Thursday, December 14

Risk Management in an Organization

Google+ Pinterest LinkedIn Tumblr +

A good risk management is defined by the ability to identify the risks and put in place mitigation measures to control the possibility to occur and extend of the impact in case the event occurs. The uncertainty events identification can be carried out by establishing the common known risks and listing them down. It can also be achieved through defining the objectives of the business and establishing any hazardous events that may trigger impacts to the efforts to realize the goals. Risks sources can also be analyzed to see how they prompt the occurrence of the uncertainties. For example, employees may be a source of risk and the uncertainties may be poor financial management, workers injuries due to unsafe work environments and increased employee complaints that may induce industrial strikes.

Highly indexed risks such as fire damages, natural disaster occurrences and staff injuries from work-related accidents are usually perceived as expensive to retain and the business usually passes on the liability to another party. This is what is referred to as risk sharing and the risks liability is transferred from the business to another firm. Nonetheless, there is some degree of residual risk liability, for instance, in the event that the other party ascertains that the occurrence of the risk was due to negligence of the business management, then it may render the risks non compensatory and the business eventually bears the burden.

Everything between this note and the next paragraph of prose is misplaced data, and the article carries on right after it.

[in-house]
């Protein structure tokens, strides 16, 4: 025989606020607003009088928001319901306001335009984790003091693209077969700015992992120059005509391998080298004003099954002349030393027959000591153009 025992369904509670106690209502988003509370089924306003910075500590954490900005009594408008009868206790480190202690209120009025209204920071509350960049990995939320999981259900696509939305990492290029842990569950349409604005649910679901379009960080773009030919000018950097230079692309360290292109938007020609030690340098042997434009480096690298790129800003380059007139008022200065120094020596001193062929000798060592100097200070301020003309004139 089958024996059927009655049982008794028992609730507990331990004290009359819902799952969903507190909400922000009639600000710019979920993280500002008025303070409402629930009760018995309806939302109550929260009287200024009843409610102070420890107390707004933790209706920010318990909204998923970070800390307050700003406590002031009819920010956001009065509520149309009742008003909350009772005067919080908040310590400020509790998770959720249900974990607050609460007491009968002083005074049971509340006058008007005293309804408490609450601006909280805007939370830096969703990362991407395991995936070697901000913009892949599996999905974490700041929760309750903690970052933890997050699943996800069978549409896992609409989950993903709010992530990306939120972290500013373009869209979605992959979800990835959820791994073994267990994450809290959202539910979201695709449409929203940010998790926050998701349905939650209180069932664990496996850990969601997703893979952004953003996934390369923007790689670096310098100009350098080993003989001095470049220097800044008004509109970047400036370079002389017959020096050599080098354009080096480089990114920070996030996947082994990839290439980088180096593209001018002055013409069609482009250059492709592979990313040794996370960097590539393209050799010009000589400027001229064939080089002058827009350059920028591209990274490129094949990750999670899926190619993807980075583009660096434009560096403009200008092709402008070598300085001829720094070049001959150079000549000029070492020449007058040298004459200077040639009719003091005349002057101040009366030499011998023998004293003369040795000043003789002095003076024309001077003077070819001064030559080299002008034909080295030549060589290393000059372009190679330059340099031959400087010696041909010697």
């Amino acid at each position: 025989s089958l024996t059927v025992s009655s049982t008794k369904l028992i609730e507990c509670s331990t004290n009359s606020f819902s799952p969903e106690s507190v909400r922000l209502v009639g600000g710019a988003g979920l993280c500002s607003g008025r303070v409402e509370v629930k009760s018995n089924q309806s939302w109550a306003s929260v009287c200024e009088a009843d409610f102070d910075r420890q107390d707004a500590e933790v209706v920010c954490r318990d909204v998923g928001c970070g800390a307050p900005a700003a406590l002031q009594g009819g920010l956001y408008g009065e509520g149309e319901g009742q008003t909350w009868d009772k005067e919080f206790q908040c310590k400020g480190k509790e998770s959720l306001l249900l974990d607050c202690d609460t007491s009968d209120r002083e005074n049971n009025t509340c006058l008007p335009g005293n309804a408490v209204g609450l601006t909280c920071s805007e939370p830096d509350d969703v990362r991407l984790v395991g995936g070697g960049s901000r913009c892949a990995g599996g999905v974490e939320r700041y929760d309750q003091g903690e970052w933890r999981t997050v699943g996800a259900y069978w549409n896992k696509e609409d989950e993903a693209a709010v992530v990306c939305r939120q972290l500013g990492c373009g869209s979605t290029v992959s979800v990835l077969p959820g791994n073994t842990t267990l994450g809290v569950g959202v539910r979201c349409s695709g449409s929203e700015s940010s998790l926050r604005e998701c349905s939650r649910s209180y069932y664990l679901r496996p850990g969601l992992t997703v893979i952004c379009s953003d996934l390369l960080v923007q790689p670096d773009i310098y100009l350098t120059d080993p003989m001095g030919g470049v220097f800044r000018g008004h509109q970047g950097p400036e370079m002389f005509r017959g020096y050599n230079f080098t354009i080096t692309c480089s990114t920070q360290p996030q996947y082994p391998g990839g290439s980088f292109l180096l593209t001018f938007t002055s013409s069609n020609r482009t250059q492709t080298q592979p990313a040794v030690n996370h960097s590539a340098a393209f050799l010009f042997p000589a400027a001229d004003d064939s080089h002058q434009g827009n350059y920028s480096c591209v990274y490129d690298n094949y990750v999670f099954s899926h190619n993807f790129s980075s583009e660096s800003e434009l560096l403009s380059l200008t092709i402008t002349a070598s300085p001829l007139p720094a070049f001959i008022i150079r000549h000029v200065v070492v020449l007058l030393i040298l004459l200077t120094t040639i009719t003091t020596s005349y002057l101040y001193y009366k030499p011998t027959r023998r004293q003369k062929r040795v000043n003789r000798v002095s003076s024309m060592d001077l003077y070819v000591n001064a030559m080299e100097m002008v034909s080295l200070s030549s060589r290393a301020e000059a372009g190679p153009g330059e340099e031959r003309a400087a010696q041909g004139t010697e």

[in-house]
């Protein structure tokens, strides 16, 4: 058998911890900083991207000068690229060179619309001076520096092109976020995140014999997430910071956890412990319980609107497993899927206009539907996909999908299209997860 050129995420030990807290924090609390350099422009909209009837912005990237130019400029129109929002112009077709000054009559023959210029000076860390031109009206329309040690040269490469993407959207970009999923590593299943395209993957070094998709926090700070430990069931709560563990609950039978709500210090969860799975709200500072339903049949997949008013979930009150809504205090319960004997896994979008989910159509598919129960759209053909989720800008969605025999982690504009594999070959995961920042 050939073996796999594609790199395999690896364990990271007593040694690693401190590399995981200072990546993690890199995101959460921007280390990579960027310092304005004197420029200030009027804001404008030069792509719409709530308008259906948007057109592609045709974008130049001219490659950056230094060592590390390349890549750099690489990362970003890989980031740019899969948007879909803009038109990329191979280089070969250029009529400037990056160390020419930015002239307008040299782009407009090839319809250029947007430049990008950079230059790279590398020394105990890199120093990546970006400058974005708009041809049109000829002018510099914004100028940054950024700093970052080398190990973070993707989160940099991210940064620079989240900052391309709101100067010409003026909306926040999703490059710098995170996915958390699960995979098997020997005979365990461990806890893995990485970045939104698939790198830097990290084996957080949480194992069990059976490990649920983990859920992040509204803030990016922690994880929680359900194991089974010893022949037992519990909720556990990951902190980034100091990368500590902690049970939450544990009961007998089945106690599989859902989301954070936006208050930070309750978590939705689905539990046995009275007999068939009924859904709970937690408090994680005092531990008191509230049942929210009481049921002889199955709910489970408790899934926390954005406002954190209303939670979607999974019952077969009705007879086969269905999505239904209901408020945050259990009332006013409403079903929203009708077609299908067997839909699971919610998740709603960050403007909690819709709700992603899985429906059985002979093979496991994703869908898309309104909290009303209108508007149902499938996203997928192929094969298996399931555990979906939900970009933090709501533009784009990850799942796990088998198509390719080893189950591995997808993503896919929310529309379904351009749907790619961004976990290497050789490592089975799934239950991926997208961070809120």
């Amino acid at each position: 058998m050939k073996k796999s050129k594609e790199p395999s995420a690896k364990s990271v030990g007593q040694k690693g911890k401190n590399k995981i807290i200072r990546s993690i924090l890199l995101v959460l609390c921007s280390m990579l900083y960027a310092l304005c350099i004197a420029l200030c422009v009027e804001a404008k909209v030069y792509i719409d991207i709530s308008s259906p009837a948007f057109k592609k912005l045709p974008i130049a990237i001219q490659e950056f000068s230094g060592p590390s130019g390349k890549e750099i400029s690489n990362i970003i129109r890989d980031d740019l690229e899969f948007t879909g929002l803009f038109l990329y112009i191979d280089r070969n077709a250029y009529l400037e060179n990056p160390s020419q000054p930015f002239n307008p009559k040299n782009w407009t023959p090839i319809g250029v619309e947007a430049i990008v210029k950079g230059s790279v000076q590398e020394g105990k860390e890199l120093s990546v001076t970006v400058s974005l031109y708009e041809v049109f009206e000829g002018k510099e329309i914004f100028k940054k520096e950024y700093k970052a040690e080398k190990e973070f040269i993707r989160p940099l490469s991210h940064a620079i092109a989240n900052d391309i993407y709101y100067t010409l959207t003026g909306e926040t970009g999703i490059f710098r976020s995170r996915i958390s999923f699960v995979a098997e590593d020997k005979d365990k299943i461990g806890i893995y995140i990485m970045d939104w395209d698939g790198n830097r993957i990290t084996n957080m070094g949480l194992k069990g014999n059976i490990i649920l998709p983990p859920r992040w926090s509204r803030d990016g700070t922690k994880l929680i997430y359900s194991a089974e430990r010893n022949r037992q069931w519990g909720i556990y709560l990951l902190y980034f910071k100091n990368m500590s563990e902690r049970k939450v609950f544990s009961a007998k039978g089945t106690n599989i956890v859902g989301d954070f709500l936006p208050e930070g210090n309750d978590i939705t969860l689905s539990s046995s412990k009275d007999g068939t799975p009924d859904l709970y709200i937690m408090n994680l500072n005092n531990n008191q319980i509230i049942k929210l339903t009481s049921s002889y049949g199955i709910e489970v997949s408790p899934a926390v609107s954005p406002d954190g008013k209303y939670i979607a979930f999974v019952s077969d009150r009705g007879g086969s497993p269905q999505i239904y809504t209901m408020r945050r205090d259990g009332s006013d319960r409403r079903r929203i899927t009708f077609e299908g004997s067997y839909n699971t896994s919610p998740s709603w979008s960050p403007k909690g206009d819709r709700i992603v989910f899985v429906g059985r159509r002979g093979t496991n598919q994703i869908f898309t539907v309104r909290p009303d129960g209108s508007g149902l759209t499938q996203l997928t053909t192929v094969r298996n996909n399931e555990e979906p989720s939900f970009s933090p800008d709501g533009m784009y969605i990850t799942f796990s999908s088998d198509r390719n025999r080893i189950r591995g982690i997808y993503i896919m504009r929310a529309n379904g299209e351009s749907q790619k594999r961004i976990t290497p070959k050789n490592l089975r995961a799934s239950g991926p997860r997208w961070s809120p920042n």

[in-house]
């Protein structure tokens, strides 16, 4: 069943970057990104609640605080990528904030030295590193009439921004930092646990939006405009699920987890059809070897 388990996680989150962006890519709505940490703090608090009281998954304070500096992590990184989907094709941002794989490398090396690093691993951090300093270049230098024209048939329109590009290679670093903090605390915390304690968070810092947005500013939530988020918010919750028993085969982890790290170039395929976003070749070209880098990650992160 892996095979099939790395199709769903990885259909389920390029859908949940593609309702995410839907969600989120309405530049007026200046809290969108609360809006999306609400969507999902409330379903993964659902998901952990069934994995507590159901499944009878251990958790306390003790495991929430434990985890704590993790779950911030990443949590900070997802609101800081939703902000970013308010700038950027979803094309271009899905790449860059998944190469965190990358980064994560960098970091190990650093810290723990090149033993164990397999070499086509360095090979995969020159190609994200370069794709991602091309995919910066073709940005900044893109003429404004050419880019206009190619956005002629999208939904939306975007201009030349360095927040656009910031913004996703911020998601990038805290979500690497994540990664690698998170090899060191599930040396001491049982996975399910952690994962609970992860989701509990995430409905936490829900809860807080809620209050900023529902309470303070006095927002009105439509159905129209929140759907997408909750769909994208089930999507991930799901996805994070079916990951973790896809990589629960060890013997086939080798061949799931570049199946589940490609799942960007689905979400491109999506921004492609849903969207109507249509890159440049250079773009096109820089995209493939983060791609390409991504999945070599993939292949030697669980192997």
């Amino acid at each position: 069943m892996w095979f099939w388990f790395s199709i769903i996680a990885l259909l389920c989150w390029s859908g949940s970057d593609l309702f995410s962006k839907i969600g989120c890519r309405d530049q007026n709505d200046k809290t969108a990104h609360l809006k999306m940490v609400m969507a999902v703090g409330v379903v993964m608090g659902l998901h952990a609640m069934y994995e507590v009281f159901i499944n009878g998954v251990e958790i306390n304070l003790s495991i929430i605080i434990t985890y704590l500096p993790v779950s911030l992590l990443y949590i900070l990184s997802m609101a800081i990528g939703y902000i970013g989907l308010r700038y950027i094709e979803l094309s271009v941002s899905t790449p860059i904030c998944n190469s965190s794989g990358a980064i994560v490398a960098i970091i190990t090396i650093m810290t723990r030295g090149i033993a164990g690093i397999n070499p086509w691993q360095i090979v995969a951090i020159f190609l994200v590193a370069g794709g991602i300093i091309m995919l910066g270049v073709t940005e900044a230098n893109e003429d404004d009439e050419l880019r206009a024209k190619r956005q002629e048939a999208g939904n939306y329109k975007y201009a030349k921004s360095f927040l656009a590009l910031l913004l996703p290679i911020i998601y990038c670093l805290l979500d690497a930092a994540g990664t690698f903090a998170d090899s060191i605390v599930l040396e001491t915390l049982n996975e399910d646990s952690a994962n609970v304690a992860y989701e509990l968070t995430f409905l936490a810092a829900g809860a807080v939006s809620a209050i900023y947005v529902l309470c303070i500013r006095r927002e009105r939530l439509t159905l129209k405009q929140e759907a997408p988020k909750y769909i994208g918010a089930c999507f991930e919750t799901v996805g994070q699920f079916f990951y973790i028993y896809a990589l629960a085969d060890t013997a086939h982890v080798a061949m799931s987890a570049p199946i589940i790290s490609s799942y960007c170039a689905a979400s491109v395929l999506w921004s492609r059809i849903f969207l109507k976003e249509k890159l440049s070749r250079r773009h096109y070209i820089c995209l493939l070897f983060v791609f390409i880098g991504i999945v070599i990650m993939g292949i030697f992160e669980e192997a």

The risk planning also entails a review and evaluation of the framework to employ the necessary changes so as to update the previous security controls put in place. Due to changing business environment, the mitigation measures need to be revised periodically in order to keep abreast with the threats dimensions. For instance, the business may expand its operations through injecting in an additional resource base such as personnel, working capital, physical assets including machinery, buildings and equipments. This implies that the cost of damage change significantly and this must be updated and reflected in the Business Continuity Planning (BCP) in order to have the most justifiable valuations with time.

Share.

About Author

Leave A Reply